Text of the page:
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1-min read

Red 'Alert': Temperatures Soar to Record High in World's Northernmost Inhabited Settlement

The temperature — 21 degrees on the Celsius scale — was recorded on Sunday at Canada's Alert, a permanent military base on the 82nd parallel which intercepts Russian communications and which has been home to a weather station since 1950.

AFP

Updated:July 17, 2019, 9:38 AM IST
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Red 'Alert': Temperatures Soar to Record High in World's Northernmost Inhabited Settlement
Alert in the Nunavut territory of Canada. (Image: Twitter/@DartmouthCommon)
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Montreal: Temperatures hit a record 69.8 degrees Fahrenheit in Alert, the northernmost permanently inhabited spot on the planet less than 600 miles from the North Pole, the Canadian meteorology service has said.

"It's quite phenomenal as a statistic, it's just one example among hundreds and hundreds of other records established by global warming," Armel Castellan, a meteorologist at the Canadian environment ministry told AFP on Tuesday.

The temperature — 21 degrees on the Celsius scale — was recorded on Sunday at Alert, a permanent military base on the 82nd parallel which intercepts Russian communications and which has been home to a weather station since 1950.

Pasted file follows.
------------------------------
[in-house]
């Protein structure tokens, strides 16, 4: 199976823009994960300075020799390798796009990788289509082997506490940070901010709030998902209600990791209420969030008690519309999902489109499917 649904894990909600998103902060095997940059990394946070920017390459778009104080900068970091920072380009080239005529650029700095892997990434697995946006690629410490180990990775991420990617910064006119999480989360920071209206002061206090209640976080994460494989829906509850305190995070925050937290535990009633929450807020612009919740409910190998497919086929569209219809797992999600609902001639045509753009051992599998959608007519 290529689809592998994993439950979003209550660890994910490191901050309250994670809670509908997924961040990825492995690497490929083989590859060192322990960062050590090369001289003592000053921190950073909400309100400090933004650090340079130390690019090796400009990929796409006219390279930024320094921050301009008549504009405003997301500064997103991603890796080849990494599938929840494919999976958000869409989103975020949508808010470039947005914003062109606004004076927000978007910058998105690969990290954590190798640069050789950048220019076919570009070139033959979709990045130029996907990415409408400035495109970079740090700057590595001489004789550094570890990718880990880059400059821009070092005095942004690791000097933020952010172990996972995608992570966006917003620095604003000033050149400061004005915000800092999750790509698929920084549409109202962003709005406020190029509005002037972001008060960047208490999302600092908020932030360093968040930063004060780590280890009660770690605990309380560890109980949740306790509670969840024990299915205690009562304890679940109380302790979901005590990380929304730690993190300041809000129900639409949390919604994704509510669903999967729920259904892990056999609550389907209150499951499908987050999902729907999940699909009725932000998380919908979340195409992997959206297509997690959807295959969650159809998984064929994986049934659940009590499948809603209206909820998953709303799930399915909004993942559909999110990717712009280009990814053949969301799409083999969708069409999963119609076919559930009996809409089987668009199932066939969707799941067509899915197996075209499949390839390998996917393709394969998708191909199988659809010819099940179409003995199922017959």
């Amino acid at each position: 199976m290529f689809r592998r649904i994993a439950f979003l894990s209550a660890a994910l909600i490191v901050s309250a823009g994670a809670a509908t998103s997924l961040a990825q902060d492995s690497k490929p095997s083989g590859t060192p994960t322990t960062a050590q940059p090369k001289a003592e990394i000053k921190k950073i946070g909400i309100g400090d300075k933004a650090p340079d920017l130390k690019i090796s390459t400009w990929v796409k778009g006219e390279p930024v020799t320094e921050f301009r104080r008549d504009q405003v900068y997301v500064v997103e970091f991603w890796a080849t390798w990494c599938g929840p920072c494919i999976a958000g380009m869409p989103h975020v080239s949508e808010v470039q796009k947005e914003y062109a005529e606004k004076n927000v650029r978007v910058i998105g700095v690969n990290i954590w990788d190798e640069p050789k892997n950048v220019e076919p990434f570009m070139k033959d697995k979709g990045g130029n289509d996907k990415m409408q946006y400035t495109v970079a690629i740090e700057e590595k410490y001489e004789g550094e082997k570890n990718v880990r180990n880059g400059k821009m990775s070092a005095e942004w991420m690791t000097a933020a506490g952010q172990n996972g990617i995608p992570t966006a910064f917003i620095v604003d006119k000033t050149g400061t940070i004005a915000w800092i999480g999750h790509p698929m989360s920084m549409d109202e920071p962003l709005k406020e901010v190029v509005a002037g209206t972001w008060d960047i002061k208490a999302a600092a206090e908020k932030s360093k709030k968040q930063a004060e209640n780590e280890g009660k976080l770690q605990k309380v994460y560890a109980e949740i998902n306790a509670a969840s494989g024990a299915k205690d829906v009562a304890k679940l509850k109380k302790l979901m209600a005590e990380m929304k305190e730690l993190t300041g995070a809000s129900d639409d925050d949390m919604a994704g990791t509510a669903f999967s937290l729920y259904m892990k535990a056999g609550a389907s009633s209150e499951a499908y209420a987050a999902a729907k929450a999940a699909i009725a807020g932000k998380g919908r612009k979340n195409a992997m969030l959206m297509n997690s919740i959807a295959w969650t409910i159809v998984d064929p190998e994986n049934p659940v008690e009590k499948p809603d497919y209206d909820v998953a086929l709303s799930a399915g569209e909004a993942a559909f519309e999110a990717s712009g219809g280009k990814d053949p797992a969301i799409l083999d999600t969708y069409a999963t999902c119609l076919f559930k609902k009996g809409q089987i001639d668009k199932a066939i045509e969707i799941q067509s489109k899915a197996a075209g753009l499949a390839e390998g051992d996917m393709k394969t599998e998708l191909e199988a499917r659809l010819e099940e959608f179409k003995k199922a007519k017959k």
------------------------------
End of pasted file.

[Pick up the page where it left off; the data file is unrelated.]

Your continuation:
The temperature was marked at 69.8 F on Sunday and 68 F the following day.

"It's an absolute record, we've never seen that before," said Castellan. Such highs so far north are "completely staggering," he said, noting that "for a week and a half we have had much higher temperatures than usual."

The previous record of 68 degrees Fahrenheit was set on July 8, 1956, but since 2012 there have been several days where the temperature has risen to 66.2 F or 68 F at the base on the shore of the Arctic Ocean.

The average daily temperature in Alert in July is 38 F, with average maximum temperatures of 43 F. The current heatwave is due to a high pressure front over Greenland, which is "quite exceptional" and feeds southerly winds on the Arctic Ocean, said Castellan.

"Climate change has a very indirect or direct influence of course" on the new record temperature, all the more so since the Arctic is heating up three times faster than other parts of the planet, said Castellan, stressing the need for a drastic reduction in carbon emissions.

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